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The brothers Gus and Jack Mack didn’t waste time establishing themselves as makers of things built to last. The very first vehicle to roll out of their Brooklyn workshop in 1900 was a bus that would log a million miles during 20 years’ service.

By the outbreak of World War I, the brothers’ manufacturing business was thriving. When England needed supply trucks for the war effort, the contract went to Mack. British troops appreciated the Mack truck’s ability to chug relentlessly across the muddy, shell-pocked fields of France. They nicknamed it the Bulldog.

The Macks knew a good handle when they heard one. They made “Bulldog” their company brand, and steel plates bearing the likeness of their pugnacious mascot were riveted to the sides of every truck.

Alfred Fellows Masury, an unsung pioneer of the automotives industry, joined Mack as chief engineer in 1912. He designed the company’s signature vehicles, including the workhorse that so impressed the Brits.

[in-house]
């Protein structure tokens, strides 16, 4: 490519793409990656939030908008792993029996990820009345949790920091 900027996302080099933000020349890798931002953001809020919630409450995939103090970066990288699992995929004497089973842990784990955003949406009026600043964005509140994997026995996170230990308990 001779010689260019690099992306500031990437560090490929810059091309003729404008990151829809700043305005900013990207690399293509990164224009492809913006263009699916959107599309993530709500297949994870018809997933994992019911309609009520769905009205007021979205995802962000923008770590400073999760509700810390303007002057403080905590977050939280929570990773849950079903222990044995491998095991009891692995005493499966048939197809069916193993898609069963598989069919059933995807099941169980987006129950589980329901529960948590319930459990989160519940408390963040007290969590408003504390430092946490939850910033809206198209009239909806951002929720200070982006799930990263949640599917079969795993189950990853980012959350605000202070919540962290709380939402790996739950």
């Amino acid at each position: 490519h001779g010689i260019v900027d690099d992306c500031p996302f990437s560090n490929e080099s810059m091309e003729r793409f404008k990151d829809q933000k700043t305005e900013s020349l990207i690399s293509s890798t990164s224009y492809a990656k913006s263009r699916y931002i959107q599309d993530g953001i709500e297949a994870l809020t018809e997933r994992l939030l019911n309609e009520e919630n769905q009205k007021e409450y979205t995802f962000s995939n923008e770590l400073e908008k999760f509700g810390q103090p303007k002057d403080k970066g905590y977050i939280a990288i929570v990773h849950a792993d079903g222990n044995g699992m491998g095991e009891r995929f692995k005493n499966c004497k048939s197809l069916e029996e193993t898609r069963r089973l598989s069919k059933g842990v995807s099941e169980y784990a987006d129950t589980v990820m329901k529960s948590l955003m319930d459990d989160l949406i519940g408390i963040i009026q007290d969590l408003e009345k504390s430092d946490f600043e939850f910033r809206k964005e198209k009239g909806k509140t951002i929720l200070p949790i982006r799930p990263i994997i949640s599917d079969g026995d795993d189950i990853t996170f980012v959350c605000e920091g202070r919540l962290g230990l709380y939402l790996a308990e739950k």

While recuperating from an operation in 1932, Masury carved a Bulldog figurine to help pass the time. He was so pleased by the result that he patented the design. Before long the Masury Bulldog, rendered in chrome, was the hood-ornament adorning all Mack vehicles, as it is today.

Masury didn’t live to see his sickbed project become a corporate icon. A lieutenant-colonel in the Army reserve, he was among the 73 dead in the 1933 crash of a helium-filled airship, the USS Akron. His monument is the four-inch-high symbol of toughness bolted to Mack trucks used wherever heavy work needs doing.

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